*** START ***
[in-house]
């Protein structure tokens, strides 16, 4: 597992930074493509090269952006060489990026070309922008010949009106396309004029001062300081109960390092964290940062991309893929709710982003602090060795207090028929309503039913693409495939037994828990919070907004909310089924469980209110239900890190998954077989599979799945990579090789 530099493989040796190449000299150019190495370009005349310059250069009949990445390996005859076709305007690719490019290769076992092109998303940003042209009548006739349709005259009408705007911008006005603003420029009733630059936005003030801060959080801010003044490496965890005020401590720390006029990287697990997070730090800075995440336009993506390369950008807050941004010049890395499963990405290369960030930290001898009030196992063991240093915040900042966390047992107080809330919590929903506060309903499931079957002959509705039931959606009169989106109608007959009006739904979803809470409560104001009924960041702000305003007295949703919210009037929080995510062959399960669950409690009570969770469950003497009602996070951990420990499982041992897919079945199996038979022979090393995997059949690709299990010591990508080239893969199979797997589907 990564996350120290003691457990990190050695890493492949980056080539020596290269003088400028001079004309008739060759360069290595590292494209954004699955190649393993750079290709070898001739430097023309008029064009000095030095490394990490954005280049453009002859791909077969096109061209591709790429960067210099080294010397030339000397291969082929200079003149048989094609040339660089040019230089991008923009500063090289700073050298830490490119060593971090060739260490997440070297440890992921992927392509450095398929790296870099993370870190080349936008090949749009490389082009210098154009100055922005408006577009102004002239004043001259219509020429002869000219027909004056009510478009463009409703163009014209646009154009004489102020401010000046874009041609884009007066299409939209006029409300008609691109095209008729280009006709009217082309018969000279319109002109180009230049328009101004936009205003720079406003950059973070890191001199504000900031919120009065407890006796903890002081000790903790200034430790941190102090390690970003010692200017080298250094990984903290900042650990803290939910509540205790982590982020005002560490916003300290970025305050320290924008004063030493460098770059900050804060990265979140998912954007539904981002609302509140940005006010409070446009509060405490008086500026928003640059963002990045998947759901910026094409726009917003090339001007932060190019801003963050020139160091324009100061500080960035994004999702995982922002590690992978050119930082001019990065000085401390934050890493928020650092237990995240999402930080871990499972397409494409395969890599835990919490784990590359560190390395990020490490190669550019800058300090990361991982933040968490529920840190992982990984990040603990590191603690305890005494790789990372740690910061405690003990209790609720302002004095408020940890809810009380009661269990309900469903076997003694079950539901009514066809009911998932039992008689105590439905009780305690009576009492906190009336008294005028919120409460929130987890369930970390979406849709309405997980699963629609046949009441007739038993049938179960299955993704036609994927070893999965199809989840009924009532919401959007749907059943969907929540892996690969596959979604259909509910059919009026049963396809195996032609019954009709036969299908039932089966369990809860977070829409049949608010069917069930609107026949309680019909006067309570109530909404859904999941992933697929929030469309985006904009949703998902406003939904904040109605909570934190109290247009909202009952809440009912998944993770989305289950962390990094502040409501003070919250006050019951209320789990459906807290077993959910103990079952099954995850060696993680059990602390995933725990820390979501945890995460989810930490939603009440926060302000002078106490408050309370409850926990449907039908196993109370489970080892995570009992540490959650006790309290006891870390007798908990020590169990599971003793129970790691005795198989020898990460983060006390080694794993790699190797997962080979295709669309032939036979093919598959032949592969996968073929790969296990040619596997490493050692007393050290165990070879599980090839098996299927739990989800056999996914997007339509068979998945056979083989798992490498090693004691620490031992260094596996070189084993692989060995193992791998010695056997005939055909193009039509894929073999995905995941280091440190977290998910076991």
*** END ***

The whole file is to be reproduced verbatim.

[in-house]
């Protein structure tokens, strides 16, 4: 597992930074493509090269952006060489990026070309922008010949009106396309004029001062300081109960390092964290940062991309893929709710982003602090060795207090028929309503039913693409495939037994828990919070907004909310089924469980209110239900890190998954077989599979799945990579090789 530099493989040796190449000299150019190495370009005349310059250069009949990445390996005859076709305007690719490019290769076992092109998303940003042209009548006739349709005259009408705007911008006005603003420029009733630059936005003030801060959080801010003044490496965890005020401590720390006029990287697990997070730090800075995440336009993506390369950008807050941004010049890395499963990405290369960030930290001898009030196992063991240093915040900042966390047992107080809330919590929903506060309903499931079957002959509705039931959606009169989106109608007959009006739904979803809470409560104001009924960041702000305003007295949703919210009037929080995510062959399960669950409690009570969770469950003497009602996070951990420990499982041992897919079945199996038979022979090393995997059949690709299990010591990508080239893969199979797997589907 990564996350120290003691457990990190050695890493492949980056080539020596290269003088400028001079004309008739060759360069290595590292494209954004699955190649393993750079290709070898001739430097023309008029064009000095030095490394990490954005280049453009002859791909077969096109061209591709790429960067210099080294010397030339000397291969082929200079003149048989094609040339660089040019230089991008923009500063090289700073050298830490490119060593971090060739260490997440070297440890992921992927392509450095398929790296870099993370870190080349936008090949749009490389082009210098154009100055922005408006577009102004002239004043001259219509020429002869000219027909004056009510478009463009409703163009014209646009154009004489102020401010000046874009041609884009007066299409939209006029409300008609691109095209008729280009006709009217082309018969000279319109002109180009230049328009101004936009205003720079406003950059973070890191001199504000900031919120009065407890006796903890002081000790903790200034430790941190102090390690970003010692200017080298250094990984903290900042650990803290939910509540205790982590982020005002560490916003300290970025305050320290924008004063030493460098770059900050804060990265979140998912954007539904981002609302509140940005006010409070446009509060405490008086500026928003640059963002990045998947759901910026094409726009917003090339001007932060190019801003963050020139160091324009100061500080960035994004999702995982922002590690992978050119930082001019990065000085401390934050890493928020650092237990995240999402930080871990499972397409494409395969890599835990919490784990590359560190390395990020490490190669550019800058300090990361991982933040968490529920840190992982990984990040603990590191603690305890005494790789990372740690910061405690003990209790609720302002004095408020940890809810009380009661269990309900469903076997003694079950539901009514066809009911998932039992008689105590439905009780305690009576009492906190009336008294005028919120409460929130987890369930970390979406849709309405997980699963629609046949009441007739038993049938179960299955993704036609994927070893999965199809989840009924009532919401959007749907059943969907929540892996690969596959979604259909509910059919009026049963396809195996032609019954009709036969299908039932089966369990809860977070829409049949608010069917069930609107026949309680019909006067309570109530909404859904999941992933697929929030469309985006904009949703998902406003939904904040109605909570934190109290247009909202009952809440009912998944993770989305289950962390990094502040409501003070919250006050019951209320789990459906807290077993959910103990079952099954995850060696993680059990602390995933725990820390979501945890995460989810930490939603009440926060302000002078106490408050309370409850926990449907039908196993109370489970080892995570009992540490959650006790309290006891870390007798908990020590169990599971003793129970790691005795198989020898990460983060006390080694794993790699190797997962080979295709669309032939036979093919598959032949592969996968073929790969296990040619596997490493050692007393050290165990070879599980090839098996299927739990989800056999996914997007339509068979998945056979083989798992490498090693004691620490031992260094596996070189084993692989060995193992791998010695056997005939055909193009039509894929073999995905995941280091440190977290998910076991």